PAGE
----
The hot chocolates were looking good with a massive amount of whip cream on top.

I like quiche! I went for the Quiche Lorraine which had big chunks of bacon in it.

Having just been to the Moulin Rouge last night, any reference to it in these fun impressionist pieces was like excitement overload.

Jane Avril Dancing
Thinned oil paint on cardboard

Jane Avril, a friend of the painter, was a cancan dancer who made her name in the Moulin Rouge cabaret. Toulouse-Lautrec was drawn to her unusual appearance: a frail but energetic silhouette, and an air of distinction which was visible even in the wild and unrestrained dance in which she lifted her skirts to reveal the contortions of her legs. With great economy of style, he paints the dancer's movements with broad brushstrokes and sketches in a few elements of the performance space. The fluidity of thinned oil paint accentuates the dynamism of the figure, who stands out against a background through which the cardboard support is visible.

The Chat Noir cabaret

In Montmartre in 1881, Rodolphe Salis opened a cabaret "dedicated to the Muses and to joy, under the auspices of the Chat Noir", where artists, musicians and singers gathered. The painter Henri Riviere created a shadow theatre there, thus adding the role of a performance space to the various activities of the venue which included a cabaret, an exhibition area, and the offices of the magazine of the same name.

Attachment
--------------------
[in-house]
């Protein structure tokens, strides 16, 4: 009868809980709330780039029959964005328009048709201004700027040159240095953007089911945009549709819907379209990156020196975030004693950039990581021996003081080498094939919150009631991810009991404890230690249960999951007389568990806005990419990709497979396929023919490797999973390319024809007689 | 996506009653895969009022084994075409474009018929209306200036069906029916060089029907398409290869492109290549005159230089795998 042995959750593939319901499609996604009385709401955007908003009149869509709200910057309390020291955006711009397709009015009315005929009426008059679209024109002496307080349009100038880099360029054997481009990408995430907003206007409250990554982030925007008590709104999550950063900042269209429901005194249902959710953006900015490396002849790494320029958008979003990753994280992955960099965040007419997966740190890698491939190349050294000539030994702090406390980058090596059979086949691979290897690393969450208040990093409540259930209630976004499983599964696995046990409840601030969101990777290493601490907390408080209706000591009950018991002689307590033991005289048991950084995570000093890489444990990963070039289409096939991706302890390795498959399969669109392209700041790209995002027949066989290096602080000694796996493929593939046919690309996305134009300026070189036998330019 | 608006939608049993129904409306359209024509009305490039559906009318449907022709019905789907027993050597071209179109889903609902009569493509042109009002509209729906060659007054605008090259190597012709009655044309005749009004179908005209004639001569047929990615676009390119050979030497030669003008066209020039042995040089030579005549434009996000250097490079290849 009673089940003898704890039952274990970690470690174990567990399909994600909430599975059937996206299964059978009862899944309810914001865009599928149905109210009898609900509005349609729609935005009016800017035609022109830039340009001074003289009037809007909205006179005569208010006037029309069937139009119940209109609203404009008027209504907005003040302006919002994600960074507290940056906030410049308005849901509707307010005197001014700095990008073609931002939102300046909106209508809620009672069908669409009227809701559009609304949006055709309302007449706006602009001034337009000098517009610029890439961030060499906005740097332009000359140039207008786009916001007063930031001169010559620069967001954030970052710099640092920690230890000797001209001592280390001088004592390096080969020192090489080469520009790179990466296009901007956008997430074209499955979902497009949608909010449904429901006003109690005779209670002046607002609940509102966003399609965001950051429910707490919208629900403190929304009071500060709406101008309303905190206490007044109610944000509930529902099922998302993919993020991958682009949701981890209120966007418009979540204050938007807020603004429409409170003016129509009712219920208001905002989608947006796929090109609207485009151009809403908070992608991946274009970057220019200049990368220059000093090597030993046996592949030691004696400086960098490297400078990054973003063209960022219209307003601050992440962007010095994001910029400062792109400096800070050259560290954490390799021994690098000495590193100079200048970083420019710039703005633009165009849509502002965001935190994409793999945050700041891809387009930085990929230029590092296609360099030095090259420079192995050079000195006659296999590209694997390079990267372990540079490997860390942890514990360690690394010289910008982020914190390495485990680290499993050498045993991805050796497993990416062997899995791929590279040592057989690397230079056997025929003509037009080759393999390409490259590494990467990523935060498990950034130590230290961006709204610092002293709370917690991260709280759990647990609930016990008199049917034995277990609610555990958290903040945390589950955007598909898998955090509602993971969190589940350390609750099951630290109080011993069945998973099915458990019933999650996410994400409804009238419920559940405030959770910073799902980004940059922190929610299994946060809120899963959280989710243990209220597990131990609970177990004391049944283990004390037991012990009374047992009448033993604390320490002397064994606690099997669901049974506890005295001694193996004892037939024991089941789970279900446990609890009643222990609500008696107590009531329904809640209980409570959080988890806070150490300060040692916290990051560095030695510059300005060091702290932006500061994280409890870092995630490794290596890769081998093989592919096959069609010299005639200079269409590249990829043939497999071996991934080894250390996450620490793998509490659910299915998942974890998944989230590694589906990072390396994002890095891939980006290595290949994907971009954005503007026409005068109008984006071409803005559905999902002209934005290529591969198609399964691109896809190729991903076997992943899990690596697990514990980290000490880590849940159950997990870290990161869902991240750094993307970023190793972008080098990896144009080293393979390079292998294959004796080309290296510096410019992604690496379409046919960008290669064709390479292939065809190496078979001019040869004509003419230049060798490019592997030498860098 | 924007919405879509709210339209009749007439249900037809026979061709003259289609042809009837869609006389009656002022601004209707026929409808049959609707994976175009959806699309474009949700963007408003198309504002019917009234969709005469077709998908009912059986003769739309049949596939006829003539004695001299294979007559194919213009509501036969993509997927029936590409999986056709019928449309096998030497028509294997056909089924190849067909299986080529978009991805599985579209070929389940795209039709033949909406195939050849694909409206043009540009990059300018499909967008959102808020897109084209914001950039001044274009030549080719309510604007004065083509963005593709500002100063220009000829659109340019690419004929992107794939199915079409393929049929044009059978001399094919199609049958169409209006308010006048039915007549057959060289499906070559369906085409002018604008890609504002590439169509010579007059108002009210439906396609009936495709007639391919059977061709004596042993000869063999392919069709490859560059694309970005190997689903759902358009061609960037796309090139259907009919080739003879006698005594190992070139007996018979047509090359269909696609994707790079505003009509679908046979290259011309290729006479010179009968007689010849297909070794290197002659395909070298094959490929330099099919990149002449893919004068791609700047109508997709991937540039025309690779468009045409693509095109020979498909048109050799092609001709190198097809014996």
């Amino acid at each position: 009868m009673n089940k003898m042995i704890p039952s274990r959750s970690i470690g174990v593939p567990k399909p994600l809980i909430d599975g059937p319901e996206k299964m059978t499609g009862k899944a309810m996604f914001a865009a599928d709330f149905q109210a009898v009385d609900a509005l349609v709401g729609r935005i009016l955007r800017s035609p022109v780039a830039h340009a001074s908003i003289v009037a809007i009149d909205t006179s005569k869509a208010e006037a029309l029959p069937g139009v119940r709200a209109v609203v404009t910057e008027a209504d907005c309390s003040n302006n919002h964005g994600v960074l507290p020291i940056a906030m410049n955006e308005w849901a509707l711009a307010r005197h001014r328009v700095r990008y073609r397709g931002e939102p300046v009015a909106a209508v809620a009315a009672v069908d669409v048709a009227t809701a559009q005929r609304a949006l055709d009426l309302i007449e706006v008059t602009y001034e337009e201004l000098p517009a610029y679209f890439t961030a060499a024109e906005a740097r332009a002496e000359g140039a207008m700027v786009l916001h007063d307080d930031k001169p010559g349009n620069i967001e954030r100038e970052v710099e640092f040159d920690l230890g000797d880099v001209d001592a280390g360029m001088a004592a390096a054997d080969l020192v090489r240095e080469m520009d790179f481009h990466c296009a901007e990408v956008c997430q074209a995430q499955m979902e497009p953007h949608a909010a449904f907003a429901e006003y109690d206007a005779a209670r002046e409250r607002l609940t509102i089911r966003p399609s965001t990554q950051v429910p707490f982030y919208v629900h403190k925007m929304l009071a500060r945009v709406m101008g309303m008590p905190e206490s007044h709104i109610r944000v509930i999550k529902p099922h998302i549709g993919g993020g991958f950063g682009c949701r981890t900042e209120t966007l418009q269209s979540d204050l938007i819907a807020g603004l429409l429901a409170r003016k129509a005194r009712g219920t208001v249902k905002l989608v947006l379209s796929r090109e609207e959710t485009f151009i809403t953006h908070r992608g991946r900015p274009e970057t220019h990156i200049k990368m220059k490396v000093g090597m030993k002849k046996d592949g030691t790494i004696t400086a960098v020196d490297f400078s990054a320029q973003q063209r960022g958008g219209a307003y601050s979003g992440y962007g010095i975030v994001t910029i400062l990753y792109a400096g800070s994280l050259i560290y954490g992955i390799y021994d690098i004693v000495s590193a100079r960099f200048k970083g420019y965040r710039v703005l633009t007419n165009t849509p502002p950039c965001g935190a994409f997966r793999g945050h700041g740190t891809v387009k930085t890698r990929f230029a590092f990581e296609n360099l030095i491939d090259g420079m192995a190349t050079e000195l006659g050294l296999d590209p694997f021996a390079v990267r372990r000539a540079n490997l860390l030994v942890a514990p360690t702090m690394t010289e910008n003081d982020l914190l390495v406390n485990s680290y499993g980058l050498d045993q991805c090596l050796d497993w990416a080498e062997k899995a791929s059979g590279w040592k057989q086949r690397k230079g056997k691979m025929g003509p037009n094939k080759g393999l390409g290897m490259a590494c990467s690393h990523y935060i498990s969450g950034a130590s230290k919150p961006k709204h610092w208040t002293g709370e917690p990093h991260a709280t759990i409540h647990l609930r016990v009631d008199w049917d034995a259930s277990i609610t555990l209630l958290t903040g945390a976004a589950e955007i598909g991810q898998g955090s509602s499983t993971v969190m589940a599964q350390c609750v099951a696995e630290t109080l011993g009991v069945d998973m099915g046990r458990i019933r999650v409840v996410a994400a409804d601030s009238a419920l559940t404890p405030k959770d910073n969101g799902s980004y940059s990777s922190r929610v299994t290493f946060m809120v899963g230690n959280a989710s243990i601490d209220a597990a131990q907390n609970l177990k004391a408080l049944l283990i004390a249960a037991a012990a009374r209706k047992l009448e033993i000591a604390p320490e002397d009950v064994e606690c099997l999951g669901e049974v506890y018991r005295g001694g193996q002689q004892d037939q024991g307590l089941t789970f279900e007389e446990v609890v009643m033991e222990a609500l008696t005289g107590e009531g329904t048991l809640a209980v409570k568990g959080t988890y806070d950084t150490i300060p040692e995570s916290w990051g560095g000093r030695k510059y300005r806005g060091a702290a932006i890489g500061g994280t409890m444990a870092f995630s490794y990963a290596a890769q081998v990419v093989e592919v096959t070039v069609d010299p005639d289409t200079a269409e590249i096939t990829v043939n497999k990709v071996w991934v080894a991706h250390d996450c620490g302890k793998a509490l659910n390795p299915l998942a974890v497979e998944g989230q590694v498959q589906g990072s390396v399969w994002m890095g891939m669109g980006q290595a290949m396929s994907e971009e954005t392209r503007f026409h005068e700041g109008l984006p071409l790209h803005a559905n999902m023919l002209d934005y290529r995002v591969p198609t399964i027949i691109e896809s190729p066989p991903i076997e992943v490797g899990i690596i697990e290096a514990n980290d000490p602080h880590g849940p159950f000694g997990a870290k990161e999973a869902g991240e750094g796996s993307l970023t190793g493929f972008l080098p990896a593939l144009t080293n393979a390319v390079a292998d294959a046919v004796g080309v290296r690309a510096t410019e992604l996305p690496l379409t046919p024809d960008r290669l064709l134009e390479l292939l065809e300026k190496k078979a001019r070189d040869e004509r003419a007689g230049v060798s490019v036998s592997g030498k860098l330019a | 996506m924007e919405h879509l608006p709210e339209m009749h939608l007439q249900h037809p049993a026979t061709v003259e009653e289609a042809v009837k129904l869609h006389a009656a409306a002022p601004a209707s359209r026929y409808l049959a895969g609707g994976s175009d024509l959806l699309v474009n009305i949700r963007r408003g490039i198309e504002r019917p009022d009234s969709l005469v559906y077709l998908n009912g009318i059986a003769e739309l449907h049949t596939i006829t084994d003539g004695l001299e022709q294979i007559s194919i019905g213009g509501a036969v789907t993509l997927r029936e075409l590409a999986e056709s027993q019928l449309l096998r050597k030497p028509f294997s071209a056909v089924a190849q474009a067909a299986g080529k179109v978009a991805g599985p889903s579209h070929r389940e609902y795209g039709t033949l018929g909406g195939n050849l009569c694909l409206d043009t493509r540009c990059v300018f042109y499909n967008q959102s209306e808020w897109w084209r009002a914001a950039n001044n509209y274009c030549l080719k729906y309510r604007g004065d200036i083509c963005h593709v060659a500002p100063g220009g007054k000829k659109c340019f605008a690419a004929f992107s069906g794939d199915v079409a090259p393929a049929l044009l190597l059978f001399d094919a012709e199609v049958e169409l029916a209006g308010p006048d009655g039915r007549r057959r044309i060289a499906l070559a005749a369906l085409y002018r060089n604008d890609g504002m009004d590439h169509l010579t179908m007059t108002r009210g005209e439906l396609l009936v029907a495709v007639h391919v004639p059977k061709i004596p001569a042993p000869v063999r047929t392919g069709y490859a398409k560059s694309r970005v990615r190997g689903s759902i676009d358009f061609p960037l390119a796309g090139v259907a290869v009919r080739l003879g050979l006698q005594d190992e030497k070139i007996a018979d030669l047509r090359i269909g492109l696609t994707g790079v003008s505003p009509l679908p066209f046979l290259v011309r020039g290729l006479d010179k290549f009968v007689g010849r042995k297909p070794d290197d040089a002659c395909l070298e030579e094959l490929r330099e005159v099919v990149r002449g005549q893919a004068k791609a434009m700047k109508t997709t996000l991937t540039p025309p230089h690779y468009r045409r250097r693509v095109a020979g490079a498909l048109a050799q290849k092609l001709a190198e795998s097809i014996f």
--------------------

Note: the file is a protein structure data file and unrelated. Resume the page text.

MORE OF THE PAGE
The basic technique of projecting shadows behind a screen quickly became a full show with scripts, music, and sophisticated visual effects which could require up to ten stagehands. The illusion of perspective was achieved using staggered zinc silhouettes and coloured skies composed of layered painted glass sheets.

The eclectic shows inspired cabaret songs such as Les Oies de Javotte (Javotte's Geese), by Henri Pille, and religious, magical, literary and historical subjects such as L'Epopee (The Epic) by illustrator Caran d,Ache, which recounts the victories of Napoleon.

The Chat Noir shadow theatre was so successful that it went on tour in 1896. It became the quintessential image of late 19th century Montmartre life.

I never got tired of seeing the Eiffel Tower. I'm still a little salty that we weren't able to check out the observation deck, though.

The Hôtel des Invalides was ordered built in 1670 as a home and hospital for elderly and disabled soldiers. Now it's a military museum along with some tombs of notable soldiers.

I thought the addition of Japanese armor was fun. I don't like to brag but I'm something of a samurai myself.

Napoleon's tomb was something to behold.

Really the whole Napoleon family seemed to get in on the fun. It's like a Napoleon slumber party in this place. This is Napoleon's brother Joseph Bonaparte.

"Sébastien le Prestre, Marquis de Vauban was a French military engineer who worked under Louis XIV. He is generally considered the greatest engineer of his time, and one of the most important in European military history."

This guy's tomb was so baller I assumed he'd 
"When Napoleon I tried to abdicate on 4 April 1814, he said that his son would rule as emperor. However, the coalition victors refused to acknowledge his son as successor, and Napoleon I was forced to abdicate unconditionally some days later. Although Napoleon II never actually ruled France, he was briefly the titular Emperor of the French after the second fall of his father. He lived most of his life in Vienna and died of tuberculosis at the age of 21."